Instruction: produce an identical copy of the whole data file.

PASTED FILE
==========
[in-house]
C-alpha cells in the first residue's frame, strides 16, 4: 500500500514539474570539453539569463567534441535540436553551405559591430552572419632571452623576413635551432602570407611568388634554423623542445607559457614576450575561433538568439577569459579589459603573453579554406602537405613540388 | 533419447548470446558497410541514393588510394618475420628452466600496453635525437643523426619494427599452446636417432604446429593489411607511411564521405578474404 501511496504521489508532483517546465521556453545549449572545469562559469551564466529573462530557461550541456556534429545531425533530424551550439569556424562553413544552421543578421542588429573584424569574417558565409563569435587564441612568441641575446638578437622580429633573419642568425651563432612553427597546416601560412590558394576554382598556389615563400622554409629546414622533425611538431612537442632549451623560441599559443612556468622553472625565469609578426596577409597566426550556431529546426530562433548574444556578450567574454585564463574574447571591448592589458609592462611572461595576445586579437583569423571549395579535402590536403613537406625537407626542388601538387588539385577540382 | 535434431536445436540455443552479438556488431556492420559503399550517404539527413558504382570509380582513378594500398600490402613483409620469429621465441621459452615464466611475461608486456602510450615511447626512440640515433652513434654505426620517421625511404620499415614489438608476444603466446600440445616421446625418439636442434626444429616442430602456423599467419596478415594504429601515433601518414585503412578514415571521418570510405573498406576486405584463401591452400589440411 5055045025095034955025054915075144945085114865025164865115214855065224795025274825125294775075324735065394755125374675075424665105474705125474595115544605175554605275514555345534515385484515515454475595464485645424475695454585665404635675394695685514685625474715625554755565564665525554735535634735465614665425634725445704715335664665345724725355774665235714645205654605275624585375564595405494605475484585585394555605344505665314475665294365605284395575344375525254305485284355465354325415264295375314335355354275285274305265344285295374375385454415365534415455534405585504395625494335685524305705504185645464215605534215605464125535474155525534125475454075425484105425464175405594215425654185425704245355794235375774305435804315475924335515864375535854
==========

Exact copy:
[in-house]
C-alpha cells in the first residue's frame, strides 16, 4: 500500500514539474570539453539569463567534441535540436553551405559591430552572419632571452623576413635551432602570407611568388634554423623542445607559457614576450575561433538568439577569459579589459603573453579554406602537405613540388 | 533419447548470446558497410541514393588510394618475420628452466600496453635525437643523426619494427599452446636417432604446429593489411607511411564521405578474404 501511496504521489508532483517546465521556453545549449572545469562559469551564466529573462530557461550541456556534429545531425533530424551550439569556424562553413544552421543578421542588429573584424569574417558565409563569435587564441612568441641575446638578437622580429633573419642568425651563432612553427597546416601560412590558394576554382598556389615563400622554409629546414622533425611538431612537442632549451623560441599559443612556468622553472625565469609578426596577409597566426550556431529546426530562433548574444556578450567574454585564463574574447571591448592589458609592462611572461595576445586579437583569423571549395579535402590536403613537406625537407626542388601538387588539385577540382 | 535434431536445436540455443552479438556488431556492420559503399550517404539527413558504382570509380582513378594500398600490402613483409620469429621465441621459452615464466611475461608486456602510450615511447626512440640515433652513434654505426620517421625511404620499415614489438608476444603466446600440445616421446625418439636442434626444429616442430602456423599467419596478415594504429601515433601518414585503412578514415571521418570510405573498406576486405584463401591452400589440411 5055045025095034955025054915075144945085114865025164865115214855065224795025274825125294775075324735065394755125374675075424665105474705125474595115544605175554605275514555345534515385484515515454475595464485645424475695454585665404635675394695685514685625474715625554755565564665525554735535634735465614665425634725445704715335664665345724725355774665235714645205654605275624585375564595405494605475484585585394555605344505665314475665294365605284395575344375525254305485284355465354325415264295375314335355354275285274305265344285295374375385454415365534415455534405585504395625494335685524305705504185645464215605534215605464125535474155525534125475454075425484105425464175405594215425654185425704245355794235375774305435804315475924335515864375535854